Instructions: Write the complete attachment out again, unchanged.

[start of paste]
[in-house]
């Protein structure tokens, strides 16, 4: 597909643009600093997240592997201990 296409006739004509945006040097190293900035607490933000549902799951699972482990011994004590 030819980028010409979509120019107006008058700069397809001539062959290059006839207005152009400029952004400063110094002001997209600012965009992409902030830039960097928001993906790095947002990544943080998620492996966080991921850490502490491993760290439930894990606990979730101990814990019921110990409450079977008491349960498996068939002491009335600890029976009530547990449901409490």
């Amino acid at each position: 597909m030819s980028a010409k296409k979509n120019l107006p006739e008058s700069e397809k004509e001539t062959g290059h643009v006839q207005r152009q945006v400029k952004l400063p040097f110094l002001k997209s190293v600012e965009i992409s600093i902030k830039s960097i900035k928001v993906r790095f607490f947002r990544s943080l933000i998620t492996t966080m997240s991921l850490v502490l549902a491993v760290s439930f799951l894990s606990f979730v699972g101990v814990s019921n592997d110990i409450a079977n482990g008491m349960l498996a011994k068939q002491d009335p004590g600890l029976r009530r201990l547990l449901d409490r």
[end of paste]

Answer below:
[in-house]
């Protein structure tokens, strides 16, 4: 597909643009600093997240592997201990 296409006739004509945006040097190293900035607490933000549902799951699972482990011994004590 030819980028010409979509120019107006008058700069397809001539062959290059006839207005152009400029952004400063110094002001997209600012965009992409902030830039960097928001993906790095947002990544943080998620492996966080991921850490502490491993760290439930894990606990979730101990814990019921110990409450079977008491349960498996068939002491009335600890029976009530547990449901409490």
């Amino acid at each position: 597909m030819s980028a010409k296409k979509n120019l107006p006739e008058s700069e397809k004509e001539t062959g290059h643009v006839q207005r152009q945006v400029k952004l400063p040097f110094l002001k997209s190293v600012e965009i992409s600093i902030k830039s960097i900035k928001v993906r790095f607490f947002r990544s943080l933000i998620t492996t966080m997240s991921l850490v502490l549902a491993v760290s439930f799951l894990s606990f979730v699972g101990v814990s019921n592997d110990i409450a079977n482990g008491m349960l498996a011994k068939q002491d009335p004590g600890l029976r009530r201990l547990l449901d409490r």